Re: OCT: What's in it? Is it good? Etc (Rather long)

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From:"J. A. Kiernan" <> (by way of histonet)
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On Tue, 11 Jan 2000, Linda Prentice wrote:

> Hi I've just had a discussion with a researcher who claims that OCT
> contains sucrose.  I've always believed that OCT had no cryoprotecting
> quality  and that it was simply an embedding medium.  ?????

  There is a short answer to your question, Linda, and you
  know it already.

  OCT certainly doesn't act as a cryoprotectant, even if it does
  contain sucrose, because it doesn't infiltrate the specimen. As
  you say, it just surrounds it and enters crevices, providing some
  physical support. It may also retard evaporative loss of water
  (freezer burn) in the cold air of the cryostat, if it completely
  encloses the specimen. Water would also do this. Cryoprotectants
  (sucrose, glycerol, DMSO etc) have to soak into every part of
  the tissue, replacing a significant proportion of its water.

  Unfortunately the identity of OCT isn't stated on the
  squeezy-bottle, and the same is true of other brand-name
  products that do the same job. A reasonable guess might
  be that they contain water and polyethylene glycols of
  quite high molecular weight. Gelatin (about 2% in water)
  seems to work about as well. Some HistoNet discussion in
  the past indicated that the initials stood for Optimum
  Cutting Temperature. This makes no sense in the context
  of cryostat sectioning, but it may do so if you are using
  an old-fashioned open-air freezing microtome (as do many
  of us who work with thickish sections of CNS, muscle or
  skin for research purposes).

  On a freezing microtome the sections thaw as they are being
  cut and are then collected off the blade with a paintbrush,
  though I've seen at least two operators who used a clean
  finger, claiming that it could be more delicately controlled.
  (Yes.  I have compared brush with digit, and I preferred the
  former; camel hairs don't dull the cutting edge.)  A specimen
  must be only just below freezing for getting good sections. If
  it's too cold they shatter whn cut, and if the block's not solid
  it won't cut at all. The better and more expensive freezing
  microtomes let you control the temperature of the chuck, either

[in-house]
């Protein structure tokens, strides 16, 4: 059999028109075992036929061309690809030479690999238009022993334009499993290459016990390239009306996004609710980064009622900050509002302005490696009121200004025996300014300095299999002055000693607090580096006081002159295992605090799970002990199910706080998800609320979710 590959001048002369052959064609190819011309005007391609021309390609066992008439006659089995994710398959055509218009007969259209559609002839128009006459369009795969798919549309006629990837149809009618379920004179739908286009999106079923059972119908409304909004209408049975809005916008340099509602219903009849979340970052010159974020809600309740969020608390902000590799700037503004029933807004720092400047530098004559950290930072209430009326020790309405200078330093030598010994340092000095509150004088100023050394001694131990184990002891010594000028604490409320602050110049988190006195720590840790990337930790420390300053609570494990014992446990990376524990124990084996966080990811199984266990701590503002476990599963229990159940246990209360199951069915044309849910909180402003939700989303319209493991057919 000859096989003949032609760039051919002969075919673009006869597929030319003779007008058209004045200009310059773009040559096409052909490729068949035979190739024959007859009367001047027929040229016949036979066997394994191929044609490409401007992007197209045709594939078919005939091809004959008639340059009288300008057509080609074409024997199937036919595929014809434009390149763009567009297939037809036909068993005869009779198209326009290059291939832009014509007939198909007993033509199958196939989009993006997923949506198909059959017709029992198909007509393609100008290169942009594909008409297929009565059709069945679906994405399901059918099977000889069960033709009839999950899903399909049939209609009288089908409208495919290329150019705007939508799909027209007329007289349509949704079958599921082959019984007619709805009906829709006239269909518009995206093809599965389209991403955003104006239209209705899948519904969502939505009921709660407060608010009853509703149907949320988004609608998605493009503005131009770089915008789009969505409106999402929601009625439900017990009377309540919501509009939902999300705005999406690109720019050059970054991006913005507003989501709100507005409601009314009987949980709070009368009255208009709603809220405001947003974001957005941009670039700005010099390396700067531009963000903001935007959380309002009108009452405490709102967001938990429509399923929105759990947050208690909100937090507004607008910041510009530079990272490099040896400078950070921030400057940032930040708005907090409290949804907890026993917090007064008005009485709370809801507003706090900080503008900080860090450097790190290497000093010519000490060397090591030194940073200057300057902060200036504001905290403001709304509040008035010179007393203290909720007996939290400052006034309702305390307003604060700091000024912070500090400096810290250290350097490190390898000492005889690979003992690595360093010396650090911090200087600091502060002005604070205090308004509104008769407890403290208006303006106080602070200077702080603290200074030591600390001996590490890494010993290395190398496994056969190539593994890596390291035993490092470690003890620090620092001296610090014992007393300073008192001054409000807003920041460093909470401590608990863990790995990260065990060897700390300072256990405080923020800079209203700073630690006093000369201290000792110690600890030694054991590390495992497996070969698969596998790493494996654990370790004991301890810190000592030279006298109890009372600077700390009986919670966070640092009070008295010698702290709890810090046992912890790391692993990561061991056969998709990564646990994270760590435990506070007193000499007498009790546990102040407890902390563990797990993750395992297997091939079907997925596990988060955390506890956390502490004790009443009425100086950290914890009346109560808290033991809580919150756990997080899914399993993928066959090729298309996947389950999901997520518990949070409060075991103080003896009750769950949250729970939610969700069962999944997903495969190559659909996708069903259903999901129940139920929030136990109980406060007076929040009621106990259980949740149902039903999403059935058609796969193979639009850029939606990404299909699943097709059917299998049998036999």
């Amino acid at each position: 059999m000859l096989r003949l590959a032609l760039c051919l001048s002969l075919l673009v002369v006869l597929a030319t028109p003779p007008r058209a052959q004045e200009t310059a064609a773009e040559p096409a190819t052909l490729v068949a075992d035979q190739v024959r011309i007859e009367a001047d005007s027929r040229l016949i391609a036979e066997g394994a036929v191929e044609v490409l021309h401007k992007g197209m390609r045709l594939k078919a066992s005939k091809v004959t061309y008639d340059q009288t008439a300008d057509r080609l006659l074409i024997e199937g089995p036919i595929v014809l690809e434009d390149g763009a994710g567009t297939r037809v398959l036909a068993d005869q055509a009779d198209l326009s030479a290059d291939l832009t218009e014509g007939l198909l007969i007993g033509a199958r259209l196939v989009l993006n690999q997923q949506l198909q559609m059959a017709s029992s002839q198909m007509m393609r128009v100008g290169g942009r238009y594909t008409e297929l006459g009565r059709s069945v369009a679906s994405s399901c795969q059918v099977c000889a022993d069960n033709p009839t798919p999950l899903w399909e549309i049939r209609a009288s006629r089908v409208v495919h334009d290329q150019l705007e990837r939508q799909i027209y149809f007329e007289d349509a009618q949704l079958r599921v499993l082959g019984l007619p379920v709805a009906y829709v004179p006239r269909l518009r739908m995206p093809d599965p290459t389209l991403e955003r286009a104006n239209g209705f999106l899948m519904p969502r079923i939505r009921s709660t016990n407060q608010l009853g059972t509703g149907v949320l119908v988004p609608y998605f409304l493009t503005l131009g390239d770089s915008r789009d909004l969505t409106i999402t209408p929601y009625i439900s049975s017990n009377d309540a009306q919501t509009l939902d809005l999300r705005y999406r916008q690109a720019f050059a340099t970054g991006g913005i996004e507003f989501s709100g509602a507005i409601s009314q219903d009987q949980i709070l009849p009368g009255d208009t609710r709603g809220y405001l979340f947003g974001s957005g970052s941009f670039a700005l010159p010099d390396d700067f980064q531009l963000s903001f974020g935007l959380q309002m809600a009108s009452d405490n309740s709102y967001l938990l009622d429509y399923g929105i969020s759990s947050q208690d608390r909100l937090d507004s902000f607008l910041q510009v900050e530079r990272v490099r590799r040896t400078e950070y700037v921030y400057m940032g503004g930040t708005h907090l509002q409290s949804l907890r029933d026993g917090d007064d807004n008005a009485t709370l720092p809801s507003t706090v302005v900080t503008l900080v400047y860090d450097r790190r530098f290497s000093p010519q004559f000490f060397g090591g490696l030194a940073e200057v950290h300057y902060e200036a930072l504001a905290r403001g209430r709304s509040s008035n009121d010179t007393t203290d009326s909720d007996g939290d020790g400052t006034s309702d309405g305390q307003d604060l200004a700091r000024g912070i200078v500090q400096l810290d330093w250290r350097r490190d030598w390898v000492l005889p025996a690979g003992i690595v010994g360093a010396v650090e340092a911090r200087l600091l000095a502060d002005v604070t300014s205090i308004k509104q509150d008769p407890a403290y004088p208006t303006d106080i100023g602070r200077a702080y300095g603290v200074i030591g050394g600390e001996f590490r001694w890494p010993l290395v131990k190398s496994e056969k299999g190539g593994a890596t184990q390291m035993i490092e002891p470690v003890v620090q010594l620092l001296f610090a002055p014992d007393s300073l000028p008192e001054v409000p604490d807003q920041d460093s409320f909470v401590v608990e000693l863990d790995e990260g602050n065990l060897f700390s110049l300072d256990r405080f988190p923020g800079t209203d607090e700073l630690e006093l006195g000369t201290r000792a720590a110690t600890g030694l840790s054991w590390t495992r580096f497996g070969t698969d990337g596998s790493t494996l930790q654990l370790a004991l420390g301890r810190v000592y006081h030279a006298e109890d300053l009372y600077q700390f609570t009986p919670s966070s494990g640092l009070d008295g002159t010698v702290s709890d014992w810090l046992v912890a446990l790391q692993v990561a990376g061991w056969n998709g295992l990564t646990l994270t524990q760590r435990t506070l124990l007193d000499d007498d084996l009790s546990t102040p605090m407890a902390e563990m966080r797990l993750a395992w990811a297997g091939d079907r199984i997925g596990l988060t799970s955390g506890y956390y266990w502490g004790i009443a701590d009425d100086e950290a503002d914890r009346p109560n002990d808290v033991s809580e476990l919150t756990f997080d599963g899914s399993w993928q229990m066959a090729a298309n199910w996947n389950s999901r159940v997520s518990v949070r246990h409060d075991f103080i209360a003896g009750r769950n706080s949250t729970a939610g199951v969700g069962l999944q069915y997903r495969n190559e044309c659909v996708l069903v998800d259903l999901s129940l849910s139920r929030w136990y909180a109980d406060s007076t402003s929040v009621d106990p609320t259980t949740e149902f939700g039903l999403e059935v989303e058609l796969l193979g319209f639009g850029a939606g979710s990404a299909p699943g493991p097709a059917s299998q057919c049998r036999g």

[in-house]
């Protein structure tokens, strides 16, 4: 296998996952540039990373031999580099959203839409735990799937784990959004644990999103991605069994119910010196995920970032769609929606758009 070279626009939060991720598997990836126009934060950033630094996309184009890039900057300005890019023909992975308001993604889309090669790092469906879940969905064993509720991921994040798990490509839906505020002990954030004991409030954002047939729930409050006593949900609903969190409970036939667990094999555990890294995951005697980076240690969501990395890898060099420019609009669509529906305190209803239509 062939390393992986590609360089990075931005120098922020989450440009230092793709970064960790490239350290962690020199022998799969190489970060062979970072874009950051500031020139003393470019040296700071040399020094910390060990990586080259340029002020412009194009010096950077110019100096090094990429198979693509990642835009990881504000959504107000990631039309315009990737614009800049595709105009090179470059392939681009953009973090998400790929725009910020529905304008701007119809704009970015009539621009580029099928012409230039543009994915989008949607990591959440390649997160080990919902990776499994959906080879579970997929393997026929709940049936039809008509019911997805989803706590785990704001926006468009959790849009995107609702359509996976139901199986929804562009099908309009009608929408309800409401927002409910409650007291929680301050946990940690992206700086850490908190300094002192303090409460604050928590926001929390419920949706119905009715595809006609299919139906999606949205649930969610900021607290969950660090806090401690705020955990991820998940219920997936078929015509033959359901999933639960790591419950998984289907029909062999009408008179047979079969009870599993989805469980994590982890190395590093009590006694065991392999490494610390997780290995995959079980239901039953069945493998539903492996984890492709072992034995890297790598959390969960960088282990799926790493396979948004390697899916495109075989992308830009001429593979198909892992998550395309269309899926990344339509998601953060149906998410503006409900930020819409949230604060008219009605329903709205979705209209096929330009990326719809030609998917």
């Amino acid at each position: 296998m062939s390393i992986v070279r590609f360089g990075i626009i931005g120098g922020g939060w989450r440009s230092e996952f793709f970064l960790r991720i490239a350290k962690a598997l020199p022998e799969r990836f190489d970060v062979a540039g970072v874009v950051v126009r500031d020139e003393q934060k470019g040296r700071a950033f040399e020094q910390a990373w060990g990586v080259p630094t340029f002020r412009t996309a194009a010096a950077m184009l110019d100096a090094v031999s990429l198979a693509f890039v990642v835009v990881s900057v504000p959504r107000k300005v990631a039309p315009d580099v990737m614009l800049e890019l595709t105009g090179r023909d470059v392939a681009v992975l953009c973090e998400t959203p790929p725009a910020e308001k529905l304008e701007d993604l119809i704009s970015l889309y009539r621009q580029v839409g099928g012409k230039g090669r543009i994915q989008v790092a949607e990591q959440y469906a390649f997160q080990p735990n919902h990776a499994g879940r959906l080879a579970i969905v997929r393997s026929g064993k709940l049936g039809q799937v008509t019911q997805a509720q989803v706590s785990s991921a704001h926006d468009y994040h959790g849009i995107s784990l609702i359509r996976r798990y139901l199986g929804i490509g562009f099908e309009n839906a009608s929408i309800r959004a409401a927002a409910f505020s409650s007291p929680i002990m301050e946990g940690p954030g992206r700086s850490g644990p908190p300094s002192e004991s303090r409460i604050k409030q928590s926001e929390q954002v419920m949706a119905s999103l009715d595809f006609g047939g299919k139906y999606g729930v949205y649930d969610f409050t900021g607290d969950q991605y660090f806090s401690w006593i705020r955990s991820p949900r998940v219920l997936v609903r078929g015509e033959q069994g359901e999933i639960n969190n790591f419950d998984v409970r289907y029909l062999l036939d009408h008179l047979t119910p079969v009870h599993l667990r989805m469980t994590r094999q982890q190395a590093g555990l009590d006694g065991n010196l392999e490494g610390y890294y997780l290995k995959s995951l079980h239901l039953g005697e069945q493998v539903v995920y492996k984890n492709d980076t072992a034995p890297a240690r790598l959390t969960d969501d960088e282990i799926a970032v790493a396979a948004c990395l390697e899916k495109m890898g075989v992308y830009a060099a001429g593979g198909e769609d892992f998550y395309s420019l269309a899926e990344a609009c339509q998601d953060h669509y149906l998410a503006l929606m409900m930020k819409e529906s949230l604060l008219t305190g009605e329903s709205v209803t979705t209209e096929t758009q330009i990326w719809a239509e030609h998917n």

by circulating refrigerated alcohol inside it or by means of
  a Peltier effect thermoelectric device. With cheaper ones (like
  mine) the specimen is quickly frozen with carbon dioxide and
  the sections must be cut just before the block begins to thaw.

  To return to OCT: This material has a higher melting/freezing
  point than water, and this gives it a slight advantage as a
  supporting medium when cutting sections on a freezing microtome.
  The OCT stays more or less solid even when the enclosed specimen
  is too soft to cut. The support prevents the specimen from
  being knocked off the chuck by the knife. The operator can
  re-freeze with another blast of CO2. Freezing with CO2 on an
  old freezing microtome is remarkably fast and efficient, and
  ice crystal holes are rarely seen, even if you don't cryoprotect
  the specimen with sucrose.

  There is a down-side to OCT, gelatin and other polymeric support
  substances. They do not go away, and you end up with gooey
  material in the grooves of your microtome chuck, all over your
  knife, around every section (cryostat) or mixed up with the
  free-floating sections (cryostat or freezing microtome). A simple
  alternative is to support the specimen with distilled water. This
  leaves no residues and cuts easily on a freezing microtome or
  cryostat. The only disadvantege of water, IMHO, is that on a
  carbon dioxide microtome you are more likely to knock the block
  off than you are if you use OCT or an equivalent material.

  HistoNetters of the world, reply! If you have compared various
  commercial products with one another or with something cheaper
  like water or gelatin, tell us all what tissues you work with
  and what you think of the various materials that may make it
  easier to cut frozen sections.

 John A. Kiernan,
 Department of Anatomy & Cell Biology,
 The University of Western Ontario,
 LONDON,  Canada  N6A 5C1

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